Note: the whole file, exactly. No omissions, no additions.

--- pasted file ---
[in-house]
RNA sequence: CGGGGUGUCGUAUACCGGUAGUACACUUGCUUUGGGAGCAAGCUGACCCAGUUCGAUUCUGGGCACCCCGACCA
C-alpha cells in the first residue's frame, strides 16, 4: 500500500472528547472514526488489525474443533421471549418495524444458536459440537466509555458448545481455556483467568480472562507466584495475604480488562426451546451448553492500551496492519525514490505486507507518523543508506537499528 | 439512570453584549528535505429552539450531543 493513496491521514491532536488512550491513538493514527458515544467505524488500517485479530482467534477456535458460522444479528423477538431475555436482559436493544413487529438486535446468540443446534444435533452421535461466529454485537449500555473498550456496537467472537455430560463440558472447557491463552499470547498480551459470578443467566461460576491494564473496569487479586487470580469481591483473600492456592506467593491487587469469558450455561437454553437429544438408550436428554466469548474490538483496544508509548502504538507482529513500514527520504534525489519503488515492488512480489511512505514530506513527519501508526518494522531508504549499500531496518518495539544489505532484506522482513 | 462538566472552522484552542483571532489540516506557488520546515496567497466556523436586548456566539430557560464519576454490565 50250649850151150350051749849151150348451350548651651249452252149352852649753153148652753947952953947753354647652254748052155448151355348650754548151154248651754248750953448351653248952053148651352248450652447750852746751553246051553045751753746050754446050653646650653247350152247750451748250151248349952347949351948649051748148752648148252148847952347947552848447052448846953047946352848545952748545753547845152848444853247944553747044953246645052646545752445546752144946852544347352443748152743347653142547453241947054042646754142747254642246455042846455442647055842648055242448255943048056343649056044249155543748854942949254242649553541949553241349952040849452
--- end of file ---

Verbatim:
[in-house]
RNA sequence: CGGGGUGUCGUAUACCGGUAGUACACUUGCUUUGGGAGCAAGCUGACCCAGUUCGAUUCUGGGCACCCCGACCA
C-alpha cells in the first residue's frame, strides 16, 4: 500500500472528547472514526488489525474443533421471549418495524444458536459440537466509555458448545481455556483467568480472562507466584495475604480488562426451546451448553492500551496492519525514490505486507507518523543508506537499528 | 439512570453584549528535505429552539450531543 493513496491521514491532536488512550491513538493514527458515544467505524488500517485479530482467534477456535458460522444479528423477538431475555436482559436493544413487529438486535446468540443446534444435533452421535461466529454485537449500555473498550456496537467472537455430560463440558472447557491463552499470547498480551459470578443467566461460576491494564473496569487479586487470580469481591483473600492456592506467593491487587469469558450455561437454553437429544438408550436428554466469548474490538483496544508509548502504538507482529513500514527520504534525489519503488515492488512480489511512505514530506513527519501508526518494522531508504549499500531496518518495539544489505532484506522482513 | 462538566472552522484552542483571532489540516506557488520546515496567497466556523436586548456566539430557560464519576454490565 50250649850151150350051749849151150348451350548651651249452252149352852649753153148652753947952953947753354647652254748052155448151355348650754548151154248651754248750953448351653248952053148651352248450652447750852746751553246051553045751753746050754446050653646650653247350152247750451748250151248349952347949351948649051748148752648148252148847952347947552848447052448846953047946352848545952748545753547845152848444853247944553747044953246645052646545752445546752144946852544347352443748152743347653142547453241947054042646754142747254642246455042846455442647055842648055242448255943048056343649056044249155543748854942949254242649553541949553241349952040849452